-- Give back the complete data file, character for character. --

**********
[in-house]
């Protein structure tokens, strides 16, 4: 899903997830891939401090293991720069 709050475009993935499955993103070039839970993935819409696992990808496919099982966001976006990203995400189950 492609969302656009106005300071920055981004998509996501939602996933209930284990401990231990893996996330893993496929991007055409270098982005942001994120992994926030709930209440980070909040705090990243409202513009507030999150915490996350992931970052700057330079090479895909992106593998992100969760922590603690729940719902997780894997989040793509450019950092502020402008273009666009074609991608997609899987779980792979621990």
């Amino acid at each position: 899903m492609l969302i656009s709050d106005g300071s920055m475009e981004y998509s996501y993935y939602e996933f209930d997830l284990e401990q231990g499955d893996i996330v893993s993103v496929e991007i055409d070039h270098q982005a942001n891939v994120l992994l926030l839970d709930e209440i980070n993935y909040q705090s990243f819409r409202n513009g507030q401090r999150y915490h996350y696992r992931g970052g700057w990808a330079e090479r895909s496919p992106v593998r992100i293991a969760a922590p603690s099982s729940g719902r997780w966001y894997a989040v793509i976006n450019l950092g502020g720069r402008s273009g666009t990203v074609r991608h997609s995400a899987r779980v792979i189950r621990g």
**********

[in-house]
């Protein structure tokens, strides 16, 4: 899903997830891939401090293991720069 709050475009993935499955993103070039839970993935819409696992990808496919099982966001976006990203995400189950 492609969302656009106005300071920055981004998509996501939602996933209930284990401990231990893996996330893993496929991007055409270098982005942001994120992994926030709930209440980070909040705090990243409202513009507030999150915490996350992931970052700057330079090479895909992106593998992100969760922590603690729940719902997780894997989040793509450019950092502020402008273009666009074609991608997609899987779980792979621990």
């Amino acid at each position: 899903m492609l969302i656009s709050d106005g300071s920055m475009e981004y998509s996501y993935y939602e996933f209930d997830l284990e401990q231990g499955d893996i996330v893993s993103v496929e991007i055409d070039h270098q982005a942001n891939v994120l992994l926030l839970d709930e209440i980070n993935y909040q705090s990243f819409r409202n513009g507030q401090r999150y915490h996350y696992r992931g970052g700057w990808a330079e090479r895909s496919p992106v593998r992100i293991a969760a922590p603690s099982s729940g719902r997780w966001y894997a989040v793509i976006n450019l950092g502020g720069r402008s273009g666009t990203v074609r991608h997609s995400a899987r779980v792979i189950r621990g």